Glioblastoma multiforme (GBM) is the most frequent and deadly human brain cancer. Early diagnosis through non-invasive biomarkers may render GBM more easily treatable, improving the prognosis of this currently incurable disease. We suggest the use of serum extracellular vesicle (sEV)-derived circular RNAs (circRNAs) as highly stable minimally invasive diagnostic biomarkers for GBM diagnosis. EVs were isolated by size exclusion chromatography from sera of 23 GBM and 5 grade 3 glioma (GIII) patients, and 10 unaffected controls (UC). The expression of two candidate circRNAs (circSMARCA5 and circHIPK3) was assayed by droplet digital PCR. CircSMARCA5 and circHIPK3 were significantly less abundant in sEVs from GBM patients with respect to UC (fold-change (FC) of −2.15 and −1.92, respectively) and GIII (FC of −1.75 and −1.4, respectively). Receiver operating characteristic curve (ROC) analysis, based on the expression of sEV-derived circSMARCA5 and circHIPK3, allowed us to distinguish GBM from UC (area under the curve (AUC) 0.823 (0.667–0.979) and 0.855 (0.704 to 1.000), with a 95% confidence interval (CI), respectively). Multivariable ROC analysis, performed by combining the expression of sEV-derived circSMARCA5 and circHIPK3 with preoperative neutrophil to lymphocyte (NLR), platelet to lymphocyte (PLR) and lymphocyte to monocyte (LMR) ratios, three known diagnostic and prognostic GBM markers, allowed an improvement in the GBM diagnostic accuracy (AUC 0.901 (0.7912 to 1.000), 95% CI). Our data suggest sEV-derived circSMARCA5 and circHIPK3 as good diagnostic biomarkers for GBM, especially when associated with preoperative NLR, PLR and LMR.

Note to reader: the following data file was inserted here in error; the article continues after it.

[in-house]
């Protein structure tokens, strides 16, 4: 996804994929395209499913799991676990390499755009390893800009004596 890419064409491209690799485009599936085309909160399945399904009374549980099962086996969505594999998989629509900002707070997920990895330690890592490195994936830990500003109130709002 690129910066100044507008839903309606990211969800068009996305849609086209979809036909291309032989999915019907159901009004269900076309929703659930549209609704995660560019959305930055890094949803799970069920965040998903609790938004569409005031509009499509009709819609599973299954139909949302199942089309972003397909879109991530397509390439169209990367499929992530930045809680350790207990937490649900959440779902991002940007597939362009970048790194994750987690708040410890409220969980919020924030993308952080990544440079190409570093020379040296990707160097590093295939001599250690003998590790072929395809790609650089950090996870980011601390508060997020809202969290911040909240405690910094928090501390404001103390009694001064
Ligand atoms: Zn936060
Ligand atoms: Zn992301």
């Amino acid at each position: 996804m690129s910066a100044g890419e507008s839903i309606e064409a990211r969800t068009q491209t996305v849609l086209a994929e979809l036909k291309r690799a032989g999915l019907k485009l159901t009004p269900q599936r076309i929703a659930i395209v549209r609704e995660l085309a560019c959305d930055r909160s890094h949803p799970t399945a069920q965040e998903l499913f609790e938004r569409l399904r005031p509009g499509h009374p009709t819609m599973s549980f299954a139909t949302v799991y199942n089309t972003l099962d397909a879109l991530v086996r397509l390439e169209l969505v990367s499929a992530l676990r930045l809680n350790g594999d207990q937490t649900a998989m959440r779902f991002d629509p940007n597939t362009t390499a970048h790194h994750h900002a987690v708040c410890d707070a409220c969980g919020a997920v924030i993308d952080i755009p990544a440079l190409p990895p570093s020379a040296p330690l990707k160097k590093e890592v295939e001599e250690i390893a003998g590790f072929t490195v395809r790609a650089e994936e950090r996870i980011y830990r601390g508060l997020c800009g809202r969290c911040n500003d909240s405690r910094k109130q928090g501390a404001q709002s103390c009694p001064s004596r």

Circular RNAs (circRNAs) are a large class of RNAs with regulatory functions within cells. We recently showed that circSMARCA5 is a tumor suppressor in glioblastoma multiforme (GBM) and acts as a decoy for Serine and Arginine Rich Splicing Factor 1 (SRSF1) through six predicted binding sites (BSs). Here we characterized RNA motifs functionally involved in the interaction between circSMARCA5 and SRSF1. Three different circSMARCA5 molecules (Mut1, Mut2, Mut3), each mutated in two predicted SRSF1 BSs at once, were obtained through PCR-based replacement of wild-type (WT) BS sequences and cloned in three independent pcDNA3 vectors. Mut1 significantly decreased its capability to interact with SRSF1 as compared to WT, based on the RNA immunoprecipitation assay. In silico analysis through the “Find Individual Motif Occurrences” (FIMO) algorithm showed GAUGAA as an experimentally validated SRSF1 binding motif significantly overrepresented within both predicted SRSF1 BSs mutated in Mut1 (q-value = 0.0011). U87MG and CAS-1, transfected with Mut1, significantly increased their migration with respect to controls transfected with WT, as revealed by the cell exclusion zone assay. Immortalized human brain microvascular endothelial cells (IM-HBMEC) exposed to conditioned medium (CM) harvested from U87MG and CAS-1 transfected with Mut1 significantly sprouted more than those treated with CM harvested from U87MG and CAS-1 transfected with WT, as shown by the tube formation assay. qRT-PCR showed that the intracellular pro- to anti-angiogenic Vascular Endothelial Growth Factor A (VEGFA) mRNA isoform ratio and the amount of total VEGFA mRNA secreted in CM significantly increased in Mut1-transfected CAS-1 as compared to controls transfected with WT. Our data suggest that GAUGAA is the RNA motif responsible for the interaction between circSMARCA5 and SRSF1 as well as for the circSMARCA5-mediated control of GBM cell migration and angiogenic potential.